Abstract and Keywords
This article examines the law of drug product liability in the United States. It first considers the liability for adverse effects of prescription drugs under the older regulatory deference model before turning to a discussion of the current debate over liability for the risks even properly prepared drugs. It then looks at drug withdrawals and the growing distrust of the Food and Drug Administration’s approval and surveillance process for prescription drugs. It also reviews the arguments and a number of court decisions about the FDA’s approval of drug labels, with particular focus on the arguments for the preemption of tort claims preemption of tort claims that such labels failed to warn of the drug’s adverse effects, as well as the direct challenge to FDA approval presented by “design-defect” claims. The article concludes with an analysis of recent challenges to the traditional protection afforded by the learned intermediary doctrine and tort challenges to “off-label” uses which the FDA tacitly permits.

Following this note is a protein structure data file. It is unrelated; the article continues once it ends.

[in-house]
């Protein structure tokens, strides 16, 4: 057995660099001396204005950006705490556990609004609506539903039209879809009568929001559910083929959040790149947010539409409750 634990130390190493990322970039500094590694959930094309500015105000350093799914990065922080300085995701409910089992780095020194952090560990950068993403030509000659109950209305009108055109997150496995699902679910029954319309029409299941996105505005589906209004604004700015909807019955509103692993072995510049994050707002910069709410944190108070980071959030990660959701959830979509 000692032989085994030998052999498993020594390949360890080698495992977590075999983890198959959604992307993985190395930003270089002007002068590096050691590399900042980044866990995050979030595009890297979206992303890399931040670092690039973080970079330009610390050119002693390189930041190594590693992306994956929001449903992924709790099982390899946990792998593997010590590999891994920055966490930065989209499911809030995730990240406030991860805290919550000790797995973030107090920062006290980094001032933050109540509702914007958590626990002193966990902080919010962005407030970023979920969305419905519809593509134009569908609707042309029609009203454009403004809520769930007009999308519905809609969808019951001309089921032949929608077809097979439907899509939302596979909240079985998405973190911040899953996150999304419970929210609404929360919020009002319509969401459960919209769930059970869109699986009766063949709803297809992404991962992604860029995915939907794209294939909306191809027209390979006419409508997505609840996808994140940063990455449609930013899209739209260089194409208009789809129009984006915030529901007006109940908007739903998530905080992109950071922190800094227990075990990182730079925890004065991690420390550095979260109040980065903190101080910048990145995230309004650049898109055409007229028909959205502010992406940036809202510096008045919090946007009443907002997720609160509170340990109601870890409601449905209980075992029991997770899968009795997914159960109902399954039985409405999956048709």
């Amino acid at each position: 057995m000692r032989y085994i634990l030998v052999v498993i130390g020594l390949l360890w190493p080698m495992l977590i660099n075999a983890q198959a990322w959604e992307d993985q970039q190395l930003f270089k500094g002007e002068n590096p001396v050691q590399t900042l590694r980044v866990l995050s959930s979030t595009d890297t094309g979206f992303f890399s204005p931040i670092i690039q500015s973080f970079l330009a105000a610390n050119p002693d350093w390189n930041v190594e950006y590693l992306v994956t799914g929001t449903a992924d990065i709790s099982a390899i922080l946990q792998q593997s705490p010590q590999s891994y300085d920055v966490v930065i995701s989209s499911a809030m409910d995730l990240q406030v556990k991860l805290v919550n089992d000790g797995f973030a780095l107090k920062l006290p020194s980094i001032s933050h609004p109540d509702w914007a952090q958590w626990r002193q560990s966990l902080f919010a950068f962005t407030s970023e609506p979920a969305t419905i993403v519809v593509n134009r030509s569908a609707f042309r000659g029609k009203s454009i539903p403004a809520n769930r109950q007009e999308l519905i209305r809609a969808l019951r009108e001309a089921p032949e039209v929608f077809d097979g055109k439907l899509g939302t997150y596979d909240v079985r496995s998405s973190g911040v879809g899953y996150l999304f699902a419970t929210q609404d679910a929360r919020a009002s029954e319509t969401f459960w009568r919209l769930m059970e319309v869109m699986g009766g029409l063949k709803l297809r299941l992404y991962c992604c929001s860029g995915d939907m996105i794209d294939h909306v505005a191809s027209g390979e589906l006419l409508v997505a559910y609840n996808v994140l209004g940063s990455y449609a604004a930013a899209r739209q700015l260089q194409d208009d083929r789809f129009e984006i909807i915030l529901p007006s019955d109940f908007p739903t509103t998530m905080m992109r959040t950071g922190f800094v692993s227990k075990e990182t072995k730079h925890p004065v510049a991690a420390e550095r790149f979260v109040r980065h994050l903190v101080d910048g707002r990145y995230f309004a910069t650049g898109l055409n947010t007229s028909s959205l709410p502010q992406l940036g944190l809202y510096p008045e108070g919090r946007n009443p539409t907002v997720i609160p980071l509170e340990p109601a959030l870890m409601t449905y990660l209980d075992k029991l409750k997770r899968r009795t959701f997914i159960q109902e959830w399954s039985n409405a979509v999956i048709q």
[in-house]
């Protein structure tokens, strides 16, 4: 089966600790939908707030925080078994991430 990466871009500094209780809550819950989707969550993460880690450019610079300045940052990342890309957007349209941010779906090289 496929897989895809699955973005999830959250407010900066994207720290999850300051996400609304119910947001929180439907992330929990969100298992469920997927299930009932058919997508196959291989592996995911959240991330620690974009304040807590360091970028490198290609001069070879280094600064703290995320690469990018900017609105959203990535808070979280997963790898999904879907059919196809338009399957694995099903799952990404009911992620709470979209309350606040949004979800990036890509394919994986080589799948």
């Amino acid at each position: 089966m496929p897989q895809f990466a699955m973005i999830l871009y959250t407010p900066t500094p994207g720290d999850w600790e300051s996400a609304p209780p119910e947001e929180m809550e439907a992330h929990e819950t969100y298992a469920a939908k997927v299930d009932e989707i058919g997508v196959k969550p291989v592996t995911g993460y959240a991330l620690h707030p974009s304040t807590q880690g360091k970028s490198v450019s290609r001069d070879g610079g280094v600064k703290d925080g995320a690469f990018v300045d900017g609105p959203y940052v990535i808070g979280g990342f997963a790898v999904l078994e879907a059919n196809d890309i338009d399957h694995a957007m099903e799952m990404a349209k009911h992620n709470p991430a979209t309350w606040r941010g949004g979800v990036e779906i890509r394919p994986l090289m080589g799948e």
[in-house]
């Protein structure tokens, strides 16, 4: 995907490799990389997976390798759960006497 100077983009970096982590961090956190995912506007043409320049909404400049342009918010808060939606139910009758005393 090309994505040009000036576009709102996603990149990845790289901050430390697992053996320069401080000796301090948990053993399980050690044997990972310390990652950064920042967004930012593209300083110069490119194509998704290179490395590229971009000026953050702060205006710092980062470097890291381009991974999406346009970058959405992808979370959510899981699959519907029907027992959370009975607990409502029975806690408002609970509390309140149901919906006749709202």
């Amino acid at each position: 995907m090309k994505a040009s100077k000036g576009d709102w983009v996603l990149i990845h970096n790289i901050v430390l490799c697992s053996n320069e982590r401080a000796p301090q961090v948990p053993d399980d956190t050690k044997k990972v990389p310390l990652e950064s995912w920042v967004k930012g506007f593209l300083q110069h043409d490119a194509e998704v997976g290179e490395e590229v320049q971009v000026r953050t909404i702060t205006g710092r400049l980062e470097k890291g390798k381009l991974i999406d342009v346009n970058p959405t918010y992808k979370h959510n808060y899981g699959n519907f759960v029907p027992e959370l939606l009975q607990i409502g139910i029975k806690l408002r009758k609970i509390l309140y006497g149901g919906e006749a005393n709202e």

Keywords: law, drug product liability, United States, prescription drugs, regulatory deference model, drug withdrawals, Food and Drug Administration, court decisions, drug labels, design-defect claims
Access to the complete content on Oxford Handbooks Online requires a subscription or purchase. Public users are able to search the site and view the abstracts and keywords for each book and chapter without a subscription.
If you have purchased a print title that contains an access token, please see the token for information about how to register your code.